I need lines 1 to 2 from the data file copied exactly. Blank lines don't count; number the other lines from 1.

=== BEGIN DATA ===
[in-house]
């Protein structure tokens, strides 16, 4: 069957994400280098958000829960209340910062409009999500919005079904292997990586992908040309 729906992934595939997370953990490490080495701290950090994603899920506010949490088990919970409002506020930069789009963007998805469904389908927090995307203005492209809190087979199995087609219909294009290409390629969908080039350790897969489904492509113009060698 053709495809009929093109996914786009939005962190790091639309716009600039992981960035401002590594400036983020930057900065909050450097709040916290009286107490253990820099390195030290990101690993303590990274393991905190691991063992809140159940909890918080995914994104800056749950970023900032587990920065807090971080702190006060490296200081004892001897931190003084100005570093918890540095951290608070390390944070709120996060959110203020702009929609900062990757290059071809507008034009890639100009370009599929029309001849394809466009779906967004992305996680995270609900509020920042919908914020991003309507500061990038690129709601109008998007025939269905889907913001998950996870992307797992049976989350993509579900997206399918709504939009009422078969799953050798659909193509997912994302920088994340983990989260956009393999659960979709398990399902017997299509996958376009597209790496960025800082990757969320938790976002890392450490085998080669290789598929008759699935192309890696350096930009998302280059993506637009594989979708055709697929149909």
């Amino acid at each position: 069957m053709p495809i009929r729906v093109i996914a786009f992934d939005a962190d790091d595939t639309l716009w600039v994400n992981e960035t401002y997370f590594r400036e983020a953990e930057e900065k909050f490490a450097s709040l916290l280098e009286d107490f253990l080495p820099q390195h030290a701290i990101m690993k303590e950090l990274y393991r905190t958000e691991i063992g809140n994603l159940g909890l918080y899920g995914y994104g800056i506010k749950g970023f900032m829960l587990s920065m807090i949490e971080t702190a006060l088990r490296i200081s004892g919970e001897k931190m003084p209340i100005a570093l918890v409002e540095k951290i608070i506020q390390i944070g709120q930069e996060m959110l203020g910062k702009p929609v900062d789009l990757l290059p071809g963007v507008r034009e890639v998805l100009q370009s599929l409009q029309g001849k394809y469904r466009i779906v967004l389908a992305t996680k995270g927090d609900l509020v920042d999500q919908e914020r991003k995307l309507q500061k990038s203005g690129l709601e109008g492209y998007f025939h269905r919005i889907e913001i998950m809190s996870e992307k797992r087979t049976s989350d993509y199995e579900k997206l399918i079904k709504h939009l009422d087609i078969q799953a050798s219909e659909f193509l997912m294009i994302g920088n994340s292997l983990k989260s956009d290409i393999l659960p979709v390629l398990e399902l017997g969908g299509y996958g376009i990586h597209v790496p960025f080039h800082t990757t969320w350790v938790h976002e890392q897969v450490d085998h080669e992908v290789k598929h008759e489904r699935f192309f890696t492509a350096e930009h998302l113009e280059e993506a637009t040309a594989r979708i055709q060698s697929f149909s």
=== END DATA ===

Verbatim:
[in-house]
């Protein structure tokens, strides 16, 4: 069957994400280098958000829960209340910062409009999500919005079904292997990586992908040309 729906992934595939997370953990490490080495701290950090994603899920506010949490088990919970409002506020930069789009963007998805469904389908927090995307203005492209809190087979199995087609219909294009290409390629969908080039350790897969489904492509113009060698 053709495809009929093109996914786009939005962190790091639309716009600039992981960035401002590594400036983020930057900065909050450097709040916290009286107490253990820099390195030290990101690993303590990274393991905190691991063992809140159940909890918080995914994104800056749950970023900032587990920065807090971080702190006060490296200081004892001897931190003084100005570093918890540095951290608070390390944070709120996060959110203020702009929609900062990757290059071809507008034009890639100009370009599929029309001849394809466009779906967004992305996680995270609900509020920042919908914020991003309507500061990038690129709601109008998007025939269905889907913001998950996870992307797992049976989350993509579900997206399918709504939009009422078969799953050798659909193509997912994302920088994340983990989260956009393999659960979709398990399902017997299509996958376009597209790496960025800082990757969320938790976002890392450490085998080669290789598929008759699935192309890696350096930009998302280059993506637009594989979708055709697929149909």